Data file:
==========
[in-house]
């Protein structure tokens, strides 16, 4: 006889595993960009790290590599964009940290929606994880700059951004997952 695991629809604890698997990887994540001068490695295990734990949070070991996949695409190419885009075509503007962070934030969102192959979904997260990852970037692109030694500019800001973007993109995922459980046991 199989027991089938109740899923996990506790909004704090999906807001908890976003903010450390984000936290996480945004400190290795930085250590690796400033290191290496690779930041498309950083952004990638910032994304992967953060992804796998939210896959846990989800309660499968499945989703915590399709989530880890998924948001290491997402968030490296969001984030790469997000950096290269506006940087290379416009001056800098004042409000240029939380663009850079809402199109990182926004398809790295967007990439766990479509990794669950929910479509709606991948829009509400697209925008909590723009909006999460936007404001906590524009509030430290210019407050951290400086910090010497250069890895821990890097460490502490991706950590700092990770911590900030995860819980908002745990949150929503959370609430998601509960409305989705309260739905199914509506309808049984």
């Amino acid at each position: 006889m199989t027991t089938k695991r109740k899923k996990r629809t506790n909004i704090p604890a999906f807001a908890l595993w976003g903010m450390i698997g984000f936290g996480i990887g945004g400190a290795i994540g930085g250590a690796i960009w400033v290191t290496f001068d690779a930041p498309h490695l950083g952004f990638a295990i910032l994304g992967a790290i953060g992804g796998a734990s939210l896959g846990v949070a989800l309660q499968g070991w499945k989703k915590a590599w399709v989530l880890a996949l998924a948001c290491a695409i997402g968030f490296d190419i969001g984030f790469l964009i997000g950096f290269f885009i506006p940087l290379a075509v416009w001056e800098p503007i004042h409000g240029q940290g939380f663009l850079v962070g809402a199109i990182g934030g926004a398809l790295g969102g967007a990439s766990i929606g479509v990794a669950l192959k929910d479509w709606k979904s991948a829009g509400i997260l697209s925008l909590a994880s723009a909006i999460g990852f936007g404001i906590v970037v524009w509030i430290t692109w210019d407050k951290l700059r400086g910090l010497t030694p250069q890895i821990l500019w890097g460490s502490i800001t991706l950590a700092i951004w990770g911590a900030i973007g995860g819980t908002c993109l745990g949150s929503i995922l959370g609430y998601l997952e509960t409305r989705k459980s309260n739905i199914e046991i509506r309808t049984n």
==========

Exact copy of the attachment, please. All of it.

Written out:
[in-house]
């Protein structure tokens, strides 16, 4: 006889595993960009790290590599964009940290929606994880700059951004997952 695991629809604890698997990887994540001068490695295990734990949070070991996949695409190419885009075509503007962070934030969102192959979904997260990852970037692109030694500019800001973007993109995922459980046991 199989027991089938109740899923996990506790909004704090999906807001908890976003903010450390984000936290996480945004400190290795930085250590690796400033290191290496690779930041498309950083952004990638910032994304992967953060992804796998939210896959846990989800309660499968499945989703915590399709989530880890998924948001290491997402968030490296969001984030790469997000950096290269506006940087290379416009001056800098004042409000240029939380663009850079809402199109990182926004398809790295967007990439766990479509990794669950929910479509709606991948829009509400697209925008909590723009909006999460936007404001906590524009509030430290210019407050951290400086910090010497250069890895821990890097460490502490991706950590700092990770911590900030995860819980908002745990949150929503959370609430998601509960409305989705309260739905199914509506309808049984």
């Amino acid at each position: 006889m199989t027991t089938k695991r109740k899923k996990r629809t506790n909004i704090p604890a999906f807001a908890l595993w976003g903010m450390i698997g984000f936290g996480i990887g945004g400190a290795i994540g930085g250590a690796i960009w400033v290191t290496f001068d690779a930041p498309h490695l950083g952004f990638a295990i910032l994304g992967a790290i953060g992804g796998a734990s939210l896959g846990v949070a989800l309660q499968g070991w499945k989703k915590a590599w399709v989530l880890a996949l998924a948001c290491a695409i997402g968030f490296d190419i969001g984030f790469l964009i997000g950096f290269f885009i506006p940087l290379a075509v416009w001056e800098p503007i004042h409000g240029q940290g939380f663009l850079v962070g809402a199109i990182g934030g926004a398809l790295g969102g967007a990439s766990i929606g479509v990794a669950l192959k929910d479509w709606k979904s991948a829009g509400i997260l697209s925008l909590a994880s723009a909006i999460g990852f936007g404001i906590v970037v524009w509030i430290t692109w210019d407050k951290l700059r400086g910090l010497t030694p250069q890895i821990l500019w890097g460490s502490i800001t991706l950590a700092i951004w990770g911590a900030i973007g995860g819980t908002c993109l745990g949150s929503i995922l959370g609430y998601l997952e509960t409305r989705k459980s309260n739905i199914e046991i509506r309808t049984n």